As a Harvard-educated MD, she also failed to mention the most likely source of help to change the culture of health in America – CAM practitioners. Ironically, in addition she failed to mention a fellow Harvard professor who years ago discovered this trend to alternatives.

Two landmark studies by Dr. David Eisenberg from Harvard’s Osher Institute revealed more Americans were seeking non-drug, non-surgical solutions and made more visits to complementary and alternative (CAM) providers than MDs.

Baby Boomers made 427 million office visits to non-MDs in 1990 compared to 388 million visits to MDs; the follow-up survey in 1997 revealed that the numbers to non-MDs rose to 629 million while the numbers to MDs went down to 386 million.[3]

These two studies stunned the medical world; as many shocked medical trolls must have wondered, why Americans would choose “quacks” over “modern medicine”?

Apparently the threat to the monolithic medical profession was bigger than anyone had imagined once the researchers took a closer look, but still ignored by spokespersons like Dr. Risa as the natural solution to this medical mess.

Dr. Eisenberg noted how his own view of chiropractic specifically has changed from his early days to the present. He was taught in medical school that chiropractic was “irrelevant, worthless, a waste of money, and dangerous,” a view still professed by a Johns Hopkins professor, Steven Salzberg, in his article, New Medicare Data Reveal Startling $496 Million Wasted On Chiropractors, on April 20, 2014.

Eisenberg mentioned in the 1980s the various CAM professions were “unproven, unorthodox, and unconventional.” After his study showing the huge usage of CAM, he noted that the terminology has changed from “complementary and alternative” in the 1990s, to “integrative” in 2000-05, and “comprehensive” in present-day.[4]

Upon seeing the huge number of Americans using CAM practitioners, Dr. Eisenberg concluded, “Maybe ‘alternative’ isn’t so alternative anymore.”[5]

Despite the growing popularity, medical spokespersons still ignore his findings as we witnessed with Dr. Risa’s presentation or the media attacks on CAM, such as we’ve witnessed on numerous occasions from Dr. Sanjay Gupta @ CNN who has no love lost for chiropractors.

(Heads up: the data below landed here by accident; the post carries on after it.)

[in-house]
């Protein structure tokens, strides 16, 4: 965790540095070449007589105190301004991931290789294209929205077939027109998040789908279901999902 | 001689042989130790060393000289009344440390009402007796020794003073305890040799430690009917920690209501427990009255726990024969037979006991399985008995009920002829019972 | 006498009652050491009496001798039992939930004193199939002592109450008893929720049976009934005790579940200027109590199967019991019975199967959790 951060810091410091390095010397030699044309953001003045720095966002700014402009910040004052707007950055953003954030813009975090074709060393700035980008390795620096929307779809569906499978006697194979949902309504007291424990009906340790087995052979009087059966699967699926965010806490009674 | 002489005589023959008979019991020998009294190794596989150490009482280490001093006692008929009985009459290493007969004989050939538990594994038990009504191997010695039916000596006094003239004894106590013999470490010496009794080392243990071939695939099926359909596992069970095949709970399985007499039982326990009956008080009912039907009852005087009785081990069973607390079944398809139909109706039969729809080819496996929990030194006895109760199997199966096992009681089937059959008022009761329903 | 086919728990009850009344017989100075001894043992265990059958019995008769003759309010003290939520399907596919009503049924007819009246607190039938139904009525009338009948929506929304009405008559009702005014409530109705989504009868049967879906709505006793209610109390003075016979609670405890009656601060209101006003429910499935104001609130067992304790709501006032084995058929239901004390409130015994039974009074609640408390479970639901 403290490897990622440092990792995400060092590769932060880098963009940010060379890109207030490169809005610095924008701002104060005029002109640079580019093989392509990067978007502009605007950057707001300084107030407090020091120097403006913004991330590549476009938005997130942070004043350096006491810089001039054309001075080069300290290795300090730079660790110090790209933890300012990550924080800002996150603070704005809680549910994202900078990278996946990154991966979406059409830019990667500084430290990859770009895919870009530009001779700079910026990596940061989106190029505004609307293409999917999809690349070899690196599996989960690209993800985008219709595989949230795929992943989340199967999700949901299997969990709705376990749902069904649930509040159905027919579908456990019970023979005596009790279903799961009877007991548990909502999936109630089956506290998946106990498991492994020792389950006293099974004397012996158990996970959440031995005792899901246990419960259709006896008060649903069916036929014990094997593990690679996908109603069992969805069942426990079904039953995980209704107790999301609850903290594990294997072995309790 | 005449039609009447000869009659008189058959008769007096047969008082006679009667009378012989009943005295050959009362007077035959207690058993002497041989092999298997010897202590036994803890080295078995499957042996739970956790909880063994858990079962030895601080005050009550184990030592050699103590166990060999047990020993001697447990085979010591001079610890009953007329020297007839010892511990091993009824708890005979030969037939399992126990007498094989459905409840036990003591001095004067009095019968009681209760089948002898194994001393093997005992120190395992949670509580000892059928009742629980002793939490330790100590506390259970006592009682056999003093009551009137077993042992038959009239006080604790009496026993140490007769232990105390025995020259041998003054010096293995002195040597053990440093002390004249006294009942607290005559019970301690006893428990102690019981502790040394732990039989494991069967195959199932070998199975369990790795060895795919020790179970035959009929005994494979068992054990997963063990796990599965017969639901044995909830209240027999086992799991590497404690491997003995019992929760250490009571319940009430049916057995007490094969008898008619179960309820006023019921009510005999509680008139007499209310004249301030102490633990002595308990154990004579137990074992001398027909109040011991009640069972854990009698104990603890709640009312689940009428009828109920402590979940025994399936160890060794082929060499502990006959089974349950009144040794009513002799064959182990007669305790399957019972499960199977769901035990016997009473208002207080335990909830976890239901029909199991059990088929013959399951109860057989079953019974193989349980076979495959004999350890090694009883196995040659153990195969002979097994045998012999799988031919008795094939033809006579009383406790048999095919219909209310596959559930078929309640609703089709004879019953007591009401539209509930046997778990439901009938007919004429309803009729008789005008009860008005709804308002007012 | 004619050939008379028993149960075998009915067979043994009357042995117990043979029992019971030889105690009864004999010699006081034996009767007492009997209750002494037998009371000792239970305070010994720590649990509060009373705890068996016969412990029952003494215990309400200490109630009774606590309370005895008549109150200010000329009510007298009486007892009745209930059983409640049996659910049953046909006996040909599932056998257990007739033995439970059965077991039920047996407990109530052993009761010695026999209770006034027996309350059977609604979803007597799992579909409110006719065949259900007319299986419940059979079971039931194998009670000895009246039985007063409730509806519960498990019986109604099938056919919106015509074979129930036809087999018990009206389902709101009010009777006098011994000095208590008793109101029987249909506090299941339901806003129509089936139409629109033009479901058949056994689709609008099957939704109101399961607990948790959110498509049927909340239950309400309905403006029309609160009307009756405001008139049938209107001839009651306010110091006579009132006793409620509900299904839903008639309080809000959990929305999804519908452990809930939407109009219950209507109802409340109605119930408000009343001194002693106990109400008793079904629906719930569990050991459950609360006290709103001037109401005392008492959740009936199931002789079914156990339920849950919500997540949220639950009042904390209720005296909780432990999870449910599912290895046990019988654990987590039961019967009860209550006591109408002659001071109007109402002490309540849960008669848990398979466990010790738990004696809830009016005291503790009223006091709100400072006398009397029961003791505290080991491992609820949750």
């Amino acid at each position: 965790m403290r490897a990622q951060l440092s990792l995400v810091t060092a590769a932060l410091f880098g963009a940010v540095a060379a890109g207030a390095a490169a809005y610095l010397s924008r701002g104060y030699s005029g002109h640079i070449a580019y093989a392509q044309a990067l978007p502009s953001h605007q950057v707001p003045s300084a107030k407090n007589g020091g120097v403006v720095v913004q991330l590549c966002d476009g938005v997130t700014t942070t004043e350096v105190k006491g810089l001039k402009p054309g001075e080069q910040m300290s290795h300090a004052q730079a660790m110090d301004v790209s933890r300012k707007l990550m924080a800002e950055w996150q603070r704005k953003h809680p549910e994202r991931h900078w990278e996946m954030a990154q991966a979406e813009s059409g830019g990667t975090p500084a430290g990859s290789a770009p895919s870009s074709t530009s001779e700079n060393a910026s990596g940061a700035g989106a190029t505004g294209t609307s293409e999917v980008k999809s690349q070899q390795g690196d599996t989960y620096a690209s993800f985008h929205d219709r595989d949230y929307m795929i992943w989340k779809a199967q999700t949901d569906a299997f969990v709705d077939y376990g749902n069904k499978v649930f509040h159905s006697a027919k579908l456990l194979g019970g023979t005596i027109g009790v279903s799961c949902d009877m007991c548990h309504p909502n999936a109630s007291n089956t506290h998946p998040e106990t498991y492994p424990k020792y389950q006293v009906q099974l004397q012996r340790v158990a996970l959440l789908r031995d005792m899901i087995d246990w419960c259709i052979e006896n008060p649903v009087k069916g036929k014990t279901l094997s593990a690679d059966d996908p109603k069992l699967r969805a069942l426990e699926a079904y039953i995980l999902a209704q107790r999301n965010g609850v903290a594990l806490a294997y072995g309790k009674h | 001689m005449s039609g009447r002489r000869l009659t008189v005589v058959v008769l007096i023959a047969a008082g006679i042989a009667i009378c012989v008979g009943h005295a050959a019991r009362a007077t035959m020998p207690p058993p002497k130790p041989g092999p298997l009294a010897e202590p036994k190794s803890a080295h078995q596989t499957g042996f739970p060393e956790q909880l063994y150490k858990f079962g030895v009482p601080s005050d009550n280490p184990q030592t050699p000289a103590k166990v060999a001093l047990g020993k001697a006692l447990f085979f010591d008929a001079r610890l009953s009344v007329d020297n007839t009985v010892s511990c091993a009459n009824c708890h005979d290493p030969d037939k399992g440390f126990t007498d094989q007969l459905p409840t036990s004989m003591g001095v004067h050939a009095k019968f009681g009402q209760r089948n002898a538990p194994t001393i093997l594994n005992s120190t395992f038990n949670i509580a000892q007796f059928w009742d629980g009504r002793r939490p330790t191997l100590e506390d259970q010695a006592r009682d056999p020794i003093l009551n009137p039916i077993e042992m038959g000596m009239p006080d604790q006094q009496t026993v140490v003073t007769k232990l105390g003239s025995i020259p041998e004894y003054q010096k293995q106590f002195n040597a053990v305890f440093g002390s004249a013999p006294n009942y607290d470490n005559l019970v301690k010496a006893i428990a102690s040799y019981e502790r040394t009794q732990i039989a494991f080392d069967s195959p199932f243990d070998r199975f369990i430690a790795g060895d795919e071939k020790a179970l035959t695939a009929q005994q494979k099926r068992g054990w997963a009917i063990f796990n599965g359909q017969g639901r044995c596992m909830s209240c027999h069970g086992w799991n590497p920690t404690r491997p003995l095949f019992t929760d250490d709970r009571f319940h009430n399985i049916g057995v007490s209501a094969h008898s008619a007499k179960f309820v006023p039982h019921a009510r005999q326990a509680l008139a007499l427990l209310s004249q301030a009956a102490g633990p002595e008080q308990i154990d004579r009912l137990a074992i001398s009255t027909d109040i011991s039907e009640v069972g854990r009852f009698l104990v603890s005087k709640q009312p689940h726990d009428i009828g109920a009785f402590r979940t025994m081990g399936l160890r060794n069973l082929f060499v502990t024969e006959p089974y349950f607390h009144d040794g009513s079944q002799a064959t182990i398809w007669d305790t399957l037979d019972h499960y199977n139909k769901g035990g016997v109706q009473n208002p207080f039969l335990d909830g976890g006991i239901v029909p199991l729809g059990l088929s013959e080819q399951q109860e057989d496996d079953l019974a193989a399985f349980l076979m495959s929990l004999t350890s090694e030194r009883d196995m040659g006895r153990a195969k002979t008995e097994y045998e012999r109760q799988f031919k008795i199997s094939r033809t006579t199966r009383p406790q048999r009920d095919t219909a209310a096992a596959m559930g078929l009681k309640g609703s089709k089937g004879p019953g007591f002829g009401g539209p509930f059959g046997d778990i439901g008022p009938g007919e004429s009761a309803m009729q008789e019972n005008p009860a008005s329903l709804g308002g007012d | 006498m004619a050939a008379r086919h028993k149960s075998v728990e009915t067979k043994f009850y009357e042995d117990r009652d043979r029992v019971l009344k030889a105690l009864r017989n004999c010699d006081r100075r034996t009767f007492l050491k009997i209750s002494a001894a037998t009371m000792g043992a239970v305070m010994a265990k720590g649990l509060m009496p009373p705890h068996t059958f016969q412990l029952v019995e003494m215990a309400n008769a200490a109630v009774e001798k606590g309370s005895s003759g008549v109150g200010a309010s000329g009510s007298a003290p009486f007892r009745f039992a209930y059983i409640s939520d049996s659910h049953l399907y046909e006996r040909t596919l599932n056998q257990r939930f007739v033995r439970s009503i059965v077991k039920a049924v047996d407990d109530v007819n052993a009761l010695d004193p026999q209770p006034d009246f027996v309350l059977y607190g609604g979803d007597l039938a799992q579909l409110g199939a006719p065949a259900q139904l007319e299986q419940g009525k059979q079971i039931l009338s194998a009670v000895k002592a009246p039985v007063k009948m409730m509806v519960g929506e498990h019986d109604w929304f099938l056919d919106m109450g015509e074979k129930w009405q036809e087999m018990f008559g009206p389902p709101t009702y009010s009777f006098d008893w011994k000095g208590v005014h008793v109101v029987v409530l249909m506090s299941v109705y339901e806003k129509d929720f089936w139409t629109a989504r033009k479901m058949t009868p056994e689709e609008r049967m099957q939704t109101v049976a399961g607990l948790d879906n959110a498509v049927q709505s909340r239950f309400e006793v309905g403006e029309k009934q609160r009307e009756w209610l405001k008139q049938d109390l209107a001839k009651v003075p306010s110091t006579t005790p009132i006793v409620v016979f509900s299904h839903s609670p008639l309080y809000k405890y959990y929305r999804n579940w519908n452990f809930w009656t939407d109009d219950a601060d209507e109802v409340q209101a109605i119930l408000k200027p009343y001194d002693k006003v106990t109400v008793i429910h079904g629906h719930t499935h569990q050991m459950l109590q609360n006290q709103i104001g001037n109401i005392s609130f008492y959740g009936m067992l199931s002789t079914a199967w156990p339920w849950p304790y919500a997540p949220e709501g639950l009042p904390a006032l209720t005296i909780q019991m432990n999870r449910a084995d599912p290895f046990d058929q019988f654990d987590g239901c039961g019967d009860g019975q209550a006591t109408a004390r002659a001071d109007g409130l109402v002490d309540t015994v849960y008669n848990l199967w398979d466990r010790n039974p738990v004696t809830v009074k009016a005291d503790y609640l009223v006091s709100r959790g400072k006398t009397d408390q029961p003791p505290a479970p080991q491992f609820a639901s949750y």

An example how Dr. Gupta, CNN’s chief medical reporter, obviously suffers from professional amnesia occurred on his special program about Hillbilly Heroin, Deadly Dose, when he inexplicably failed to mention chiropractic care as a non-drug solution to the epidemic of back pain, the main reason why people use opioids.

On June 18, 2013, Dr. Paul Offit wrote an extremely biased op-ed article @, Opinion: Alternative healing or quackery? Even the use of the “q-word” in the headline is the medical equivalent to the “n-word,” as I mentioned in my rebuttal, CNN Slams CAM.

Dr. Offit presented alternative therapies in a very contemptuous manner by describing CAM as “worrisomely popular” as well as his snide remarks that “the therapist makes a fortune off your misfortune,” and “the therapist promotes ‘magical thinking’.”[6] Is this not the pot calling the kettle black?

I found his comment “worrisomely popular” to be particularly indicative of his medical bias, aka, chirophobia in our case, equivalent to a medical version of the proverbial Jim Crow attitude that bemoans the growing call for equality for women, fairness for minorities in our country or, in this case, equal opportunity for CAM providers in healthcare.

It’s troubling that the medical media has taken this anti-anything-but-allopathy approach considering America is stuck in the throes of a healthcare crisis that will eventually bankrupt our country.

Indeed, one would think the medical profession needs all the help it can get to fight the costly ravages of disease and impairment, but obviously the AMA is more concerned about cornering the market than free enterprise and enlisting the help of non-MDs.

Accept No Medical Substitute

In her presentation that showcased numerous civic organizations, Dr. Risa also failed to mention any inclusion of CAM in her vision of a culture of better health. I previously wrote to her about her preceding article, “A Bird’s Eye View,” to improve healthcare by suggesting that chiropractors be integrated as America’s primary spine care providers, but never received a response from her. Nor did RWJF respond to my grant submission to fund a documentary about the medical war on chiropractors.

Ostensibly it seems to escape Dr. Risa why the US has the most expensive but least effective healthcare system in the industrialized world. Nor does she seek help from CAM rivals who undoubtedly have been disparaged by the arrogant Harvard medical establishment as unworthy.

This medical mess is not a function of bad luck or happenstance, but this dysfunctional system is the construct of two problems:

The American medical industrial complex that has run amok for over a century to create its profitable albeit ill-begotten medical system that as led our nation to the brink of bankruptcy, and